flood season. However, there are a few application studies in Thailand. [7]-[10] have exploited MIKE11 model to predict sea level affecting salinity intrusion and agricultural production in Tha Chin, Mae Klong and Chao Phraya rivers. Metropolitan Waterworks Authority (MWA) reported that salinity intrusion and raw water supply in Chao Phraya River was affected by climate change.

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Economic Impact of Climate Change on Water Resources

Economic Impact of Climate Change on Water Resources

The climatic average (2000–2001 and 2004–2005) seasons used in the present study were chosen from winter climate data from the past 12 yr that best repre- sent the 1961–1990 climatic average (temperature and precipitation) for winter seasons (December to Febru- ary) (NOAA 2008). These seasons represent the sec- ond and third best representations of an average sea- son in the region for the past 112 yr. The absolute best climatologically average year actually occurred in 1987, prior to the large-scale regional expansion of snowmaking, which was not complete until the mid to late 1990s. Because snowmaking is an integral part of ski area operations today, the climatically normal year 1987 was not used in the present study as it was not directly comparable to current standard operating con- ditions in the study area. Furthermore, other major fac- tors influencing ski business were different 20 yr ago (e.g. ski participation rates, interest rates, travel costs, ski business models). Since the mid-1990s, ski area business models have stayed reasonably consistent (i.e. heavy real estate development, diversified rev- enue sources, establishment of conglomerates), there- fore allowing for a more reliable comparison between marginal and average ski area performance during this timeframe. Normal baseline years were selected as close to the analogue years as possible in order to min- imize the influence of other major factors that affect the ski industry over time frames of 1 to 5 yr (e.g. general economic conditions, fuel prices, new competitors, growth–recession, interest rates). By carefully select- ing baseline years for comparison, the influence of climate variability is isolated as much as possible. However, the extent to which other major business fac- tors were controlled for by using this method remains uncertain.
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Impact of Climate Change on Water Availability in the Weyib River Basin, Southeastren Ethiopia

Impact of Climate Change on Water Availability in the Weyib River Basin, Southeastren Ethiopia

Data necessary for this study comprises (i) daily weather data, (ii) spatial data (DEM, soil map and properties and LULC) and (iii) discharge/streamflow data. Daily weather data has been collected from National Meteorological Service Agency of Ethiopia (NMSA) for twelve weather stations that are established inside the basin and in nearby vicinity of the basin boundary of the Weyib River Basin. A 30 m resolution DEM obtained from ASTER official website was used for this study. Soil map as well as major soil physicochemical properties and LULC map was found from MoWE (Ministry of Water and Energy of Ethiopia). The streamflow, daily, data of the watershed at Alemkerem gaging station was found from Hydrology department of the MoWE. This data (discharge/streamflow) has been employed in ArcSWAT model sensitivity, testing and verification analysis. The standard procedure of ArcGis interface ArcSWAT hydrologic model was applied to delineate the watershed, determination of hydrological response units (HRUs), sensitivity analysis, model calibration and validation and sensitivity analysis. ArcSWAT hydrologic model was successfully calibrated and validated for the study area of Weyib River basin by [1].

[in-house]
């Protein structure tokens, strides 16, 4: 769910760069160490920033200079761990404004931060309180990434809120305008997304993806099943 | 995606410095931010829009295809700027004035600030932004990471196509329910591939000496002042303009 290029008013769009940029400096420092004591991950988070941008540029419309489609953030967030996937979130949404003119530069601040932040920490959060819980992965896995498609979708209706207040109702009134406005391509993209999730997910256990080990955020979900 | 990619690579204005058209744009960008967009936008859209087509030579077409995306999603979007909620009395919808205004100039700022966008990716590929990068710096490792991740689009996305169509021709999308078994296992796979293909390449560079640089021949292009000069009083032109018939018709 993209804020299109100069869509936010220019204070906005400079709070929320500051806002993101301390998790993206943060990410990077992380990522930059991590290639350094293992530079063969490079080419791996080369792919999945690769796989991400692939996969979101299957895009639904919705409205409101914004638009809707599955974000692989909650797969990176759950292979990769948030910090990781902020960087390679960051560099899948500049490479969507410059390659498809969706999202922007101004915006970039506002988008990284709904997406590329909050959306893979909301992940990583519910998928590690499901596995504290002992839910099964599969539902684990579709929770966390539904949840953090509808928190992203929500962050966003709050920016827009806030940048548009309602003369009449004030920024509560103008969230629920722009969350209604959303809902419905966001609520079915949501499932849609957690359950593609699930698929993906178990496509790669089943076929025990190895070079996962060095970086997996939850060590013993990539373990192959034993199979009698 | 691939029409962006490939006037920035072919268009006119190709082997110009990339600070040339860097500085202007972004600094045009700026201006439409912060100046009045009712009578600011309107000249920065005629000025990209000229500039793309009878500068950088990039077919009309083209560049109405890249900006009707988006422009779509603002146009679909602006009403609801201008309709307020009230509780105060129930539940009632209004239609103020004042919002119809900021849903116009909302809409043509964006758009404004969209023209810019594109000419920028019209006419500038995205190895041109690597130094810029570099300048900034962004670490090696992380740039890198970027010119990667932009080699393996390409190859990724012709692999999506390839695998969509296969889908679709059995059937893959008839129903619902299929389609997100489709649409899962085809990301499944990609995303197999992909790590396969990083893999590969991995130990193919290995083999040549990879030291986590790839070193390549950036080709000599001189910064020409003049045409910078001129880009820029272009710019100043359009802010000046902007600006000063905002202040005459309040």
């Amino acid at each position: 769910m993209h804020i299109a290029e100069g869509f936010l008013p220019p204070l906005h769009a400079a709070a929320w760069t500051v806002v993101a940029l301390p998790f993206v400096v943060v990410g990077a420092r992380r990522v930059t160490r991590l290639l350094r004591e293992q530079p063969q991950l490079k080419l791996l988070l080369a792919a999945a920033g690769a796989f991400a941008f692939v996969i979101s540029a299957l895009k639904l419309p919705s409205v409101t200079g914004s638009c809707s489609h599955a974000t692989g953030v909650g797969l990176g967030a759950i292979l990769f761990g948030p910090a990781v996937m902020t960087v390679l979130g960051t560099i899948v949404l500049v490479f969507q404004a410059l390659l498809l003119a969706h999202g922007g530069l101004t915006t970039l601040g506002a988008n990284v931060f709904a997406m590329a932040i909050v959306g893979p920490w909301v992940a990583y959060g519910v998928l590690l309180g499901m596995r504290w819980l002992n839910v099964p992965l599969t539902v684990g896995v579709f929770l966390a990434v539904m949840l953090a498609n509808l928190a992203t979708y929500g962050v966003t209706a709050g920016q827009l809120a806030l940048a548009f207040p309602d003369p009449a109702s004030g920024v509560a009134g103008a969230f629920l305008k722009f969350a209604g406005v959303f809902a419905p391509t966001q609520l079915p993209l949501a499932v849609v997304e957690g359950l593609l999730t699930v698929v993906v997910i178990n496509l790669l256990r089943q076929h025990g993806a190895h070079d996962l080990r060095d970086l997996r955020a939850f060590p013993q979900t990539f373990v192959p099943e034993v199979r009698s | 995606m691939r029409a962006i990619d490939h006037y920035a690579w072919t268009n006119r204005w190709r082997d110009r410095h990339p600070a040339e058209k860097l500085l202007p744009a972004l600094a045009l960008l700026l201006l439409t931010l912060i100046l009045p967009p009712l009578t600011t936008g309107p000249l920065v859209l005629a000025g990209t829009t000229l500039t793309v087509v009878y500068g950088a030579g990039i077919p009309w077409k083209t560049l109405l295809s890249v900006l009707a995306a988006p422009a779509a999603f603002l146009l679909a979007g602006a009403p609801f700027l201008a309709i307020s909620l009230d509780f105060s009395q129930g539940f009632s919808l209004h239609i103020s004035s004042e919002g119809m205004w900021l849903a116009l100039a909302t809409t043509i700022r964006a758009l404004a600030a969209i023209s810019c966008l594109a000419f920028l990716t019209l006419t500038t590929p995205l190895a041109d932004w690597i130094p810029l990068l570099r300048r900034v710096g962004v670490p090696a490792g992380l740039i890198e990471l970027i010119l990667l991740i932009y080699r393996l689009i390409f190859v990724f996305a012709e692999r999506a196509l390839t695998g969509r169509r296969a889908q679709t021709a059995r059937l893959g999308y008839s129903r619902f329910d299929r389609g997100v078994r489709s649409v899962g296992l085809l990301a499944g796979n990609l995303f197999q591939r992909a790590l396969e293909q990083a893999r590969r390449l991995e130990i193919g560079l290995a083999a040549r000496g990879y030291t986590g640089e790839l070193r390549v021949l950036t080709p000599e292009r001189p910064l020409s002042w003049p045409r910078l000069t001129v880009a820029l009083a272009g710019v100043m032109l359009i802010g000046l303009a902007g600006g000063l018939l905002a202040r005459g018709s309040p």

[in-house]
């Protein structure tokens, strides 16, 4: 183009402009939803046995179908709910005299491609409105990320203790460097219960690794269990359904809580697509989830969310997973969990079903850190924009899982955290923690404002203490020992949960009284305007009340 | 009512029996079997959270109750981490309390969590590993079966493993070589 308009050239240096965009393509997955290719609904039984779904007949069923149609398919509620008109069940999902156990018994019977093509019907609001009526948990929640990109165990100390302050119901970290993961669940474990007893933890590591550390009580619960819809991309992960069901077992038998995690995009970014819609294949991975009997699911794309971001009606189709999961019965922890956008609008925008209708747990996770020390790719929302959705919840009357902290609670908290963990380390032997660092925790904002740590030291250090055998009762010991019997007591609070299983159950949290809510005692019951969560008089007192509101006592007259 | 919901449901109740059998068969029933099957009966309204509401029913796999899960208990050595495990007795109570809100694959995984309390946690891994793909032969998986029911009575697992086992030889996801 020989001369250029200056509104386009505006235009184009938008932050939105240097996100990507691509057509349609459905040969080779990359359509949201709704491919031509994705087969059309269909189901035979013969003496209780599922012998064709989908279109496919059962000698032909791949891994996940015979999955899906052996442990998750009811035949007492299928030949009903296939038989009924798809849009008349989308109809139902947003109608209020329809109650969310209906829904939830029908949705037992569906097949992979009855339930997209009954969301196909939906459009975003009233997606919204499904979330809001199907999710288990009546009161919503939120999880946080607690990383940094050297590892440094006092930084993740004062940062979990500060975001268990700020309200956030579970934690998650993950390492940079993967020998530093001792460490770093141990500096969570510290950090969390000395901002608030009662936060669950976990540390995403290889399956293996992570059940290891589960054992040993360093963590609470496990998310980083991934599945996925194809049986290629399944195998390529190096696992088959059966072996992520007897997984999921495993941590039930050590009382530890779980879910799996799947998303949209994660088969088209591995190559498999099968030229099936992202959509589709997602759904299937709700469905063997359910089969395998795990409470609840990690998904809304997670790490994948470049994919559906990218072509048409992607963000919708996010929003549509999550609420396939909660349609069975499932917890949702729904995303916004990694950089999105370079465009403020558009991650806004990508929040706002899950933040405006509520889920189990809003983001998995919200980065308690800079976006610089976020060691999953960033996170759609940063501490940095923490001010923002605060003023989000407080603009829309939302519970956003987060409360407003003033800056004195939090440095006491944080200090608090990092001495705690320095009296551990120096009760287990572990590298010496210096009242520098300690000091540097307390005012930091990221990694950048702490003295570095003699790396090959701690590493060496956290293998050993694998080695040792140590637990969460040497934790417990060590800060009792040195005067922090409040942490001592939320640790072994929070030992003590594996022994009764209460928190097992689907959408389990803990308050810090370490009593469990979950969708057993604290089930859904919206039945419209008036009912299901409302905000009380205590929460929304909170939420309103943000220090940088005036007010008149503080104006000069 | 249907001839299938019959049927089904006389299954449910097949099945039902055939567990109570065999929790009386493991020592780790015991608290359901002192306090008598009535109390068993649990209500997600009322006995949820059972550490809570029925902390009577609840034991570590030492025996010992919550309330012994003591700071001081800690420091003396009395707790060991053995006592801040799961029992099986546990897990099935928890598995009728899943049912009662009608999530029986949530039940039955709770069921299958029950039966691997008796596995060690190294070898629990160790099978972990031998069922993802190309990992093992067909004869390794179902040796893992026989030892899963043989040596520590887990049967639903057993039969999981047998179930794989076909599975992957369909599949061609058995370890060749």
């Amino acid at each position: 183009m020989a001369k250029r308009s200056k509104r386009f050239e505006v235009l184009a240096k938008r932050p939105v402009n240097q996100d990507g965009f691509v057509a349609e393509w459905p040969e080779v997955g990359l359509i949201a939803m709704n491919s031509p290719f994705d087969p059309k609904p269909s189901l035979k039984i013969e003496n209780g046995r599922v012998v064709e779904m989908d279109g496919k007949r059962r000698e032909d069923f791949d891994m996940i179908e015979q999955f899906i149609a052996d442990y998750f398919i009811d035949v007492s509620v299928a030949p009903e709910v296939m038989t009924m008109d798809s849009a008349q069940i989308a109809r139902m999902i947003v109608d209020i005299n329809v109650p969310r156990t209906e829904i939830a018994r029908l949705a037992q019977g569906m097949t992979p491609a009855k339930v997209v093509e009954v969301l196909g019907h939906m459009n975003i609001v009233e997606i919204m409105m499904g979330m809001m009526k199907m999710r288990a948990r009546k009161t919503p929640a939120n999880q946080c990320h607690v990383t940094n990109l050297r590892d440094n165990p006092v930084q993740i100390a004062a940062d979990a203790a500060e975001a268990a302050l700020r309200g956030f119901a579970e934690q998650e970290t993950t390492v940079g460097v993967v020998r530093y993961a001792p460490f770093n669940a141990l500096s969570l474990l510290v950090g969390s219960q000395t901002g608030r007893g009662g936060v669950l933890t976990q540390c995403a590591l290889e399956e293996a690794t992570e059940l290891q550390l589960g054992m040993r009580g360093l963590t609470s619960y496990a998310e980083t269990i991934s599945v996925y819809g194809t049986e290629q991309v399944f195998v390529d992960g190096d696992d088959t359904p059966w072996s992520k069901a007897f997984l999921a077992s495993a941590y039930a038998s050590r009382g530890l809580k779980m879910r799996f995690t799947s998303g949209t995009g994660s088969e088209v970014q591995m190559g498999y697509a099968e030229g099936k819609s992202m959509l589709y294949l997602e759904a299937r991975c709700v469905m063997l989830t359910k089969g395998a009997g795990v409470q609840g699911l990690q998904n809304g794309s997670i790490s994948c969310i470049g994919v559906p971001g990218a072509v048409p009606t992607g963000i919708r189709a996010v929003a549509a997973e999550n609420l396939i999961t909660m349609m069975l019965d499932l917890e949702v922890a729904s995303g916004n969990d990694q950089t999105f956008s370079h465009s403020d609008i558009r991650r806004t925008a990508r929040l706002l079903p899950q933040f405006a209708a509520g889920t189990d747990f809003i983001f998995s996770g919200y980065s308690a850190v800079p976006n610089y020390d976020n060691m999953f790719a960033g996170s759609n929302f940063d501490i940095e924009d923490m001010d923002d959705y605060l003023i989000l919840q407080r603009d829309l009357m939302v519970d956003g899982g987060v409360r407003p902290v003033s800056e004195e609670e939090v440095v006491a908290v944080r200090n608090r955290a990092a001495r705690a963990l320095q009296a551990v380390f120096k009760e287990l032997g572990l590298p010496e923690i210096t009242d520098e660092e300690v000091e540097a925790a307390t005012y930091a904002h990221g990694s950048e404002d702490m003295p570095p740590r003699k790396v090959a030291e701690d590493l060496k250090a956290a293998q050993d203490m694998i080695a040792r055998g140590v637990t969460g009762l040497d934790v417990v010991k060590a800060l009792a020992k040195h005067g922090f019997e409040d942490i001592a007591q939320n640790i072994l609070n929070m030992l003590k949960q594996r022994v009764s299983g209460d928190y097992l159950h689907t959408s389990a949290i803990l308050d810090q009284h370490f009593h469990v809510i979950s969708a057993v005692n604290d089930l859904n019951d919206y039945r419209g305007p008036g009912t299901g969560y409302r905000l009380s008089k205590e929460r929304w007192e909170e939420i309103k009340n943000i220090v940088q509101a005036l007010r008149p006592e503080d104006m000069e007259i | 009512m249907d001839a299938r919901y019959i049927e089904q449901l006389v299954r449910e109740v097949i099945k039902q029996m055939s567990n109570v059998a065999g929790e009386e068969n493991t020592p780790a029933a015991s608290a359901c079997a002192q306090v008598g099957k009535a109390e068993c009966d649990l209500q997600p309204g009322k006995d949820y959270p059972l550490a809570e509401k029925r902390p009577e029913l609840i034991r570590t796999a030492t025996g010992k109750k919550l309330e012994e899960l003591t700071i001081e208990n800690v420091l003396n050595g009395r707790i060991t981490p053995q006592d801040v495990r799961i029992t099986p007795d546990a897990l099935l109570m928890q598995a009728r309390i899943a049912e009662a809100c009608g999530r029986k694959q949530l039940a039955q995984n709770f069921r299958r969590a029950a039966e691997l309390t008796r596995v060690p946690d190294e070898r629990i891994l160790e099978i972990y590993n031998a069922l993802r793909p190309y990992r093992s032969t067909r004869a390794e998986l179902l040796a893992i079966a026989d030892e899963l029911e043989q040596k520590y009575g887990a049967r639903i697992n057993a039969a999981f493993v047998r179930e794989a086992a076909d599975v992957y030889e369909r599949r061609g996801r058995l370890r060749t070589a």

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Impact of Climate Change on Water Resource Management. Case study on Kura basin

Impact of Climate Change on Water Resource Management. Case study on Kura basin

Abstract- The effects of climate change on freshwater systems and their management occurs mainly due to the observed and projected increase in temperature, increase in precipitation, rise in sea level and precipitation variability. By this, climate warming accelerates the global water cycle on the planet, making arid regions even drier and leading to flooding in the wet ones. According to the findings of scientists, made on the basis of 13 years satellite observations, the warming of the Earth's climate leads to increased evaporation of water from the surface of the oceans, which causes more rainfall than before, that riverbeds return to the ocean. The volume of water circulating in this cycle, increasing annually by 1.5%. For the period from 1994 to 2006, the volume of fresh water annually entering the oceans has increased by 18%. Since more than a sixth of the world's population lives in river basins supplied by meltwater of glaciers and snow, those people will affect the reduction of the water volume stored in glaciers and snow cover, raising the ratio of volume of winter to annual flows, and possibly a reduction in minimum flows. Sea level rise will expand the area of salinization of groundwater and estuaries that will reduce water availability for people and ecosystems in coastal areas. The increased intensity and variability of precipitation, according to forecasts, will increase the risk of flooding and drought in many areas. Up to 20% of the world population lives in river basins that are to 2080 years is likely to face increased flooding risks in the course of global warming. Thus, increasing of water temperature, precipitation increase and the increase of periods of minimum runoff is likely to exacerbate many forms of water pollution that will have consequences for ecosystems, human health, reliability of water supply and operating costs for these systems.
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Impact of Climate Change on Water Resource Management in Zanzibar

Impact of Climate Change on Water Resource Management in Zanzibar